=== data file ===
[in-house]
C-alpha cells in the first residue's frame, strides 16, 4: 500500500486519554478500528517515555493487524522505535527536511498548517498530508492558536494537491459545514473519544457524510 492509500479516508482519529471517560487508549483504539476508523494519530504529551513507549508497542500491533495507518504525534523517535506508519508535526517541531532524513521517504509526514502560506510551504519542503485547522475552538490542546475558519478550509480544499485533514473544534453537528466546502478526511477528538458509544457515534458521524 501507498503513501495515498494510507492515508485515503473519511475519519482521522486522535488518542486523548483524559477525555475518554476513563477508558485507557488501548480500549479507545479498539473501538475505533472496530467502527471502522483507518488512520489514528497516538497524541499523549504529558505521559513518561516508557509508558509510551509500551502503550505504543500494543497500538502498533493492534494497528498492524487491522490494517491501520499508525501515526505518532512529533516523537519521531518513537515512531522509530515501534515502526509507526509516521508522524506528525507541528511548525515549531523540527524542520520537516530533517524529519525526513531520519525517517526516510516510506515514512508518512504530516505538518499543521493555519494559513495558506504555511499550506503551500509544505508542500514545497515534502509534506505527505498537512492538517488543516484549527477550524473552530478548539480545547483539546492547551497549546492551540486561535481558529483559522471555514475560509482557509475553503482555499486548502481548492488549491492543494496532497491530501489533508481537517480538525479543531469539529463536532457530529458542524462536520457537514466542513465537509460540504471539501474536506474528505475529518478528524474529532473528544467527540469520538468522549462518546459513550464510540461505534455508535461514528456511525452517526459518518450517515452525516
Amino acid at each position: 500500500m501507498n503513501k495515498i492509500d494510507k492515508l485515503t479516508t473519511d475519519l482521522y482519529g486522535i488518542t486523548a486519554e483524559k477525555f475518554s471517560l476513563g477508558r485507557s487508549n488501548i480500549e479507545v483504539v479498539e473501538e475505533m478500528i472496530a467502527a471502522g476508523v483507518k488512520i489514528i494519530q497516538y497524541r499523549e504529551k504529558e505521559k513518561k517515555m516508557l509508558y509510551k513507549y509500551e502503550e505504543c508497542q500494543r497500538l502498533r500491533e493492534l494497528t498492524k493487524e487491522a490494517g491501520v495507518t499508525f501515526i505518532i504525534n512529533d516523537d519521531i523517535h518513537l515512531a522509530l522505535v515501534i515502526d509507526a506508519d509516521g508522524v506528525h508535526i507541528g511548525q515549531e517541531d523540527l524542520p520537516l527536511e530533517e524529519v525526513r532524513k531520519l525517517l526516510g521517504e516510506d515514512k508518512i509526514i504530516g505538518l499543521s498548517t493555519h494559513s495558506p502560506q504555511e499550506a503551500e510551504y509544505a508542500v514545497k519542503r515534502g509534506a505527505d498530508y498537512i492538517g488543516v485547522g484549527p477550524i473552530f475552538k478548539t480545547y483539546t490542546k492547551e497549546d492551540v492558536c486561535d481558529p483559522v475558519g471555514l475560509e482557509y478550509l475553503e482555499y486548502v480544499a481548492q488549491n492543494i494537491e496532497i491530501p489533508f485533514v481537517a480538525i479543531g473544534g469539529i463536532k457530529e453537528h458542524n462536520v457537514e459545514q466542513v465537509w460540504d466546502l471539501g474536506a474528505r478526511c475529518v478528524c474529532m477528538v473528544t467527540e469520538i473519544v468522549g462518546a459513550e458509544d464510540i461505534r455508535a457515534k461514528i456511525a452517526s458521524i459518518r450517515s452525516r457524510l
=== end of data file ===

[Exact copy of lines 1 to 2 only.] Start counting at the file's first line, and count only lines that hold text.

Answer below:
[in-house]
C-alpha cells in the first residue's frame, strides 16, 4: 500500500486519554478500528517515555493487524522505535527536511498548517498530508492558536494537491459545514473519544457524510 492509500479516508482519529471517560487508549483504539476508523494519530504529551513507549508497542500491533495507518504525534523517535506508519508535526517541531532524513521517504509526514502560506510551504519542503485547522475552538490542546475558519478550509480544499485533514473544534453537528466546502478526511477528538458509544457515534458521524 501507498503513501495515498494510507492515508485515503473519511475519519482521522486522535488518542486523548483524559477525555475518554476513563477508558485507557488501548480500549479507545479498539473501538475505533472496530467502527471502522483507518488512520489514528497516538497524541499523549504529558505521559513518561516508557509508558509510551509500551502503550505504543500494543497500538502498533493492534494497528498492524487491522490494517491501520499508525501515526505518532512529533516523537519521531518513537515512531522509530515501534515502526509507526509516521508522524506528525507541528511548525515549531523540527524542520520537516530533517524529519525526513531520519525517517526516510516510506515514512508518512504530516505538518499543521493555519494559513495558506504555511499550506503551500509544505508542500514545497515534502509534506505527505498537512492538517488543516484549527477550524473552530478548539480545547483539546492547551497549546492551540486561535481558529483559522471555514475560509482557509475553503482555499486548502481548492488549491492543494496532497491530501489533508481537517480538525479543531469539529463536532457530529458542524462536520457537514466542513465537509460540504471539501474536506474528505475529518478528524474529532473528544467527540469520538468522549462518546459513550464510540461505534455508535461514528456511525452517526459518518450517515452525516